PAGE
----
You have listed your price for a given amount. How does your asking price compare with recent sales of like properties?
Could I spend $675,000 and find a like house nearby that is not in a flood zone or near the freeway? If yes, why would I buy your property?
Is being in a "flood zone" a real problem, or just a label? That is, does your home actually flood or have a moisture problem?
Sit down with your broker and review the marketing plan. How many showings have you had? What do other brokers say? Instead of lowing the price, perhaps give buyers a credit toward closing.
Question: I'm a computer engineer and my wife is a physician. We are planning to buy a new home around here with all our savings and dreams. Should we buy this home as joint owners or as a single owner (in my name only). I ask because of worries about unjustified malpractice suits.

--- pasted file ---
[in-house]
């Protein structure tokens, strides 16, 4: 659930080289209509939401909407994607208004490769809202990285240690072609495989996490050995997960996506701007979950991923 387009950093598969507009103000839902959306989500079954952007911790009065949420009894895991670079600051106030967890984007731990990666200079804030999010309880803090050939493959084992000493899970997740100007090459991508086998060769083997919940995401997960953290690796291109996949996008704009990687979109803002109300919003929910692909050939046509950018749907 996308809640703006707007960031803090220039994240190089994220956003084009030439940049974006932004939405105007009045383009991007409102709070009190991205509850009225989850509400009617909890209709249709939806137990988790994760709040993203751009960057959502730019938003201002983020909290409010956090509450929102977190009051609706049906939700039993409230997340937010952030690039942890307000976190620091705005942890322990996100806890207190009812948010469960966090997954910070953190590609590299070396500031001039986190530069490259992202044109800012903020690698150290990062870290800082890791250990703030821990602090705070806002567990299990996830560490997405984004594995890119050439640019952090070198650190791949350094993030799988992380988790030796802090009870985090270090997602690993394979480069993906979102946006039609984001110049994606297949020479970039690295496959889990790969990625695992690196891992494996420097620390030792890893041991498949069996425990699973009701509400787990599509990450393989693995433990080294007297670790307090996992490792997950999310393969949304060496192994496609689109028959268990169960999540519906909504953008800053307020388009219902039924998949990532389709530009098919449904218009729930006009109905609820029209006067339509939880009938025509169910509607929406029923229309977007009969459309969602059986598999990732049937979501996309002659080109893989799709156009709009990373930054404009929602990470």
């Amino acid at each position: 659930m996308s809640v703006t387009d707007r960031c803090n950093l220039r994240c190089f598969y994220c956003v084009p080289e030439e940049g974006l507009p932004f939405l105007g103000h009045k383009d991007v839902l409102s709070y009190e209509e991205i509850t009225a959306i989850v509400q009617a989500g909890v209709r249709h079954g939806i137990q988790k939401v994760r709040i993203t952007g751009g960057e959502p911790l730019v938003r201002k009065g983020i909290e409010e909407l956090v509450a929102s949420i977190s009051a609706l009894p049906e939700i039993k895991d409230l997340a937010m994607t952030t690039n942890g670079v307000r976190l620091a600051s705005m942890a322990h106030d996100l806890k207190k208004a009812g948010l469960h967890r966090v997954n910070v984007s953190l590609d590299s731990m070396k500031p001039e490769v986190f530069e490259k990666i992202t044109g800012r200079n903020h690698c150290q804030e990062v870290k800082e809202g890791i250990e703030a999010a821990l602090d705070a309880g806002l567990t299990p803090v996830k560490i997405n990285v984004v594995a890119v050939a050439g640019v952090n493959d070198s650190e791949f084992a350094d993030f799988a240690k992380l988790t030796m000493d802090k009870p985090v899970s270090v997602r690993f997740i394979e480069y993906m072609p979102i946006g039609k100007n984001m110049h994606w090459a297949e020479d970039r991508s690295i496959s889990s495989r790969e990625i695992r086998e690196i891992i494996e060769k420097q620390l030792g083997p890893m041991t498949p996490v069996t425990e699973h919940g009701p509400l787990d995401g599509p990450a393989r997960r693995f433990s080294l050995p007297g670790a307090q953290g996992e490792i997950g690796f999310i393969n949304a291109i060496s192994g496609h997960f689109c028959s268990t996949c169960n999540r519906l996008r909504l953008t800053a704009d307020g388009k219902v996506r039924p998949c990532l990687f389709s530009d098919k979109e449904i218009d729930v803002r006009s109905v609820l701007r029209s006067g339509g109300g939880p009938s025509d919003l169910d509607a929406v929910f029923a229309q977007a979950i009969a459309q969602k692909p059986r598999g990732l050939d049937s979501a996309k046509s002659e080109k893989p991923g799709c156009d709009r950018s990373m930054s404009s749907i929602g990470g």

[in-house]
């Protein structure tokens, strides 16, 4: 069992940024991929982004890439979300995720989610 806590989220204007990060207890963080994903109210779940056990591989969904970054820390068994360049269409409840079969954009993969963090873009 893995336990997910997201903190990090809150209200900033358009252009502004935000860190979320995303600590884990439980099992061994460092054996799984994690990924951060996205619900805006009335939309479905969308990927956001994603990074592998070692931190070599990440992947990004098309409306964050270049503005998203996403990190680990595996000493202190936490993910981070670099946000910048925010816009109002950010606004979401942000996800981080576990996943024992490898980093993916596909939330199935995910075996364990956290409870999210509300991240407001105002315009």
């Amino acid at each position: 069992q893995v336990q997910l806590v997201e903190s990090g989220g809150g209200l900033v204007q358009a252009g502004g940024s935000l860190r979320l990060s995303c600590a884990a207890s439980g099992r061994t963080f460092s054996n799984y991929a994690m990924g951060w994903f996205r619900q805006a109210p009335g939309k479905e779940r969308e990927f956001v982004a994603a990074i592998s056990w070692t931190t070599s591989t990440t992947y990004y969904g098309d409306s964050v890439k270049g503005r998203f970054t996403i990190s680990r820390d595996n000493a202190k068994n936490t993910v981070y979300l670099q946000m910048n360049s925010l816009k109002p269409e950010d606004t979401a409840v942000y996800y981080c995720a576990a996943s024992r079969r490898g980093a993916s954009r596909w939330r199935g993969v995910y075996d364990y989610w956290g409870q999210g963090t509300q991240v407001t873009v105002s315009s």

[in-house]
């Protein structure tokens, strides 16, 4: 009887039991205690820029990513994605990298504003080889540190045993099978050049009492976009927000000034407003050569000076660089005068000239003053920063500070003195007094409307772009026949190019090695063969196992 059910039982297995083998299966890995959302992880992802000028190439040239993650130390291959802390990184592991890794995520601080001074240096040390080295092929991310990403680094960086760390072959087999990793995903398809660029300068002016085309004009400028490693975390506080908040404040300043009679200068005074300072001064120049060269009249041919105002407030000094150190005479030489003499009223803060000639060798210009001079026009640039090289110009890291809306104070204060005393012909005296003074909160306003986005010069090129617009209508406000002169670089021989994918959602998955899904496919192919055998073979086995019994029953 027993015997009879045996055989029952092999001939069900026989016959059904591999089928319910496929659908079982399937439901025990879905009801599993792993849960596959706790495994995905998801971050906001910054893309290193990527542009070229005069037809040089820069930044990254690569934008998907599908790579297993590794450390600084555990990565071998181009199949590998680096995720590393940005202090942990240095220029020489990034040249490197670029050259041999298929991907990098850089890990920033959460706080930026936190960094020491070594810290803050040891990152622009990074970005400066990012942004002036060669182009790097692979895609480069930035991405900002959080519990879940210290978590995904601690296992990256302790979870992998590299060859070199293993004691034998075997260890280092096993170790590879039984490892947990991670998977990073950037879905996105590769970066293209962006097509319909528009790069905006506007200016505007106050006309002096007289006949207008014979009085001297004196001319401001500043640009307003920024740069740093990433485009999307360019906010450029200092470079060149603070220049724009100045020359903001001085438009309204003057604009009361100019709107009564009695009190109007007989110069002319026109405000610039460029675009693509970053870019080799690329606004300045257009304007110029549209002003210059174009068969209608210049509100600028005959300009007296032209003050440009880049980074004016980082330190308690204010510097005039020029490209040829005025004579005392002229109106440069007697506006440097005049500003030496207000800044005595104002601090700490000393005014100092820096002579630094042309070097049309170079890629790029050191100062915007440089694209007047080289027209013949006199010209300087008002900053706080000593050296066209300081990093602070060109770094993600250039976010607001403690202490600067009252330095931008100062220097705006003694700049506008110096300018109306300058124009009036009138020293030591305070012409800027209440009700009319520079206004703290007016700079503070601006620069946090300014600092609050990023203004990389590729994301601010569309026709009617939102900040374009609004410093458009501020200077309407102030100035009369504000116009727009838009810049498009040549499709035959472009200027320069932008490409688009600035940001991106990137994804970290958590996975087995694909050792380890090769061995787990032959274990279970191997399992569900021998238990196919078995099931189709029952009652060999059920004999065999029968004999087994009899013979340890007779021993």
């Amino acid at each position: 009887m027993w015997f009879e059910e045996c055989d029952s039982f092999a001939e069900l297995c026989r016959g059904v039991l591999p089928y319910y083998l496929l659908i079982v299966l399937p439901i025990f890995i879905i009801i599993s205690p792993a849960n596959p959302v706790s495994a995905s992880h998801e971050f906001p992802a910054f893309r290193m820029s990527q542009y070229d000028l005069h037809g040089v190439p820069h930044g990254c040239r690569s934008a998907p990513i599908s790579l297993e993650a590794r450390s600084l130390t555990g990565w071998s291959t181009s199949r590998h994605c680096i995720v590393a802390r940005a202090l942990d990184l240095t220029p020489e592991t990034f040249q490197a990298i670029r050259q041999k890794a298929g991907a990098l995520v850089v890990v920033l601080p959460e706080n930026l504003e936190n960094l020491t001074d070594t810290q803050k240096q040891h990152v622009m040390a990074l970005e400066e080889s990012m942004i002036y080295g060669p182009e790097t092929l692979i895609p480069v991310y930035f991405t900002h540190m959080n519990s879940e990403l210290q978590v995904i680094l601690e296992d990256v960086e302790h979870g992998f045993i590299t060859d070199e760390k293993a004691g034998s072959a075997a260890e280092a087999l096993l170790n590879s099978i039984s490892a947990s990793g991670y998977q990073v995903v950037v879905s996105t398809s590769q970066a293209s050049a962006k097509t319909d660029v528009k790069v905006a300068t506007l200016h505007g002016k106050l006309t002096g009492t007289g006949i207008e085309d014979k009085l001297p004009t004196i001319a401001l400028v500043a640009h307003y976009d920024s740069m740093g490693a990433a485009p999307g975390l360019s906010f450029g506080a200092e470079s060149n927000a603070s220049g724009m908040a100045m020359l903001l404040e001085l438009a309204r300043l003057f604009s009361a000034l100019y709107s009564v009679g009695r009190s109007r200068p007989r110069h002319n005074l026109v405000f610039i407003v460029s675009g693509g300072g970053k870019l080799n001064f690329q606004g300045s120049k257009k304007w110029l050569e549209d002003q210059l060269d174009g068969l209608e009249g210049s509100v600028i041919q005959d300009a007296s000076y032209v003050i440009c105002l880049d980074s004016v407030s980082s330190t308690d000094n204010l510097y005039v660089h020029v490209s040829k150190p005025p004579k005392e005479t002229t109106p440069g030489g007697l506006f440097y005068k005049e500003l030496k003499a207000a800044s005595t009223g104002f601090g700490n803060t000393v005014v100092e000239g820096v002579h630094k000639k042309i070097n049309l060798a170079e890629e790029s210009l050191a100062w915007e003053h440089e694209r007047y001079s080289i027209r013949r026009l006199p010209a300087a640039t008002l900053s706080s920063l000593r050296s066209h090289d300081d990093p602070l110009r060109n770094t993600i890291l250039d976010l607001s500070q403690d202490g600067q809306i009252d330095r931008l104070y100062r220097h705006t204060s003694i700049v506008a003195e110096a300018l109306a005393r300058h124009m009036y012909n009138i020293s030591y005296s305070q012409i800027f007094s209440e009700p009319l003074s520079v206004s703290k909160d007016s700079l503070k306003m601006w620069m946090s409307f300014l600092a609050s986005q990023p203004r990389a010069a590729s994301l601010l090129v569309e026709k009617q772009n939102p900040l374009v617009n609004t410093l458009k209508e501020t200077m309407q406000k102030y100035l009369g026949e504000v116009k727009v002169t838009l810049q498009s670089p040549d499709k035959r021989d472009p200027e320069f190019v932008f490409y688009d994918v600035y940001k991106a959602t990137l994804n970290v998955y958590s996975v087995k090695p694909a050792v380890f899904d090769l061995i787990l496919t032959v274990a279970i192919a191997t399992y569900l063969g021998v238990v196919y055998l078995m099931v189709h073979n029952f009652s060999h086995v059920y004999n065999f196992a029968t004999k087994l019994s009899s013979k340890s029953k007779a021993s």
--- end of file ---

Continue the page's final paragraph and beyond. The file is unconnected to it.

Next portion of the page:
Answer: You wife is an individual apart from you. The two of you would typically hold title as husband and wife in a "tenancy by the entireties," a form of ownership that prevents the property from being taken if there is a successful claim against one spouse.
That said, you have the right idea. You need to speak with an attorney and ask about malpractice insurance, the form of corporation within which your wife practices, state legal and political trends, holding title to real property, the use of trusts to protect property, etc.
Question: I am debating if I should buy the house now. I live in Fremont, CA and work in San Francisco. I can't make a decision because I heard prices of homes in the Bay area will go down about 10 percent. I am looking to buy a house for about $500,000. Should I buy a house now or how long should I wait to buy one?
Answer: No one knows for sure -- and that includes anyone who says prices will decline 10 percent.
Real estate is a commodity. Prices can rise and fall -- and they do. If real estate were a sure thing, no one would buy stocks or bonds.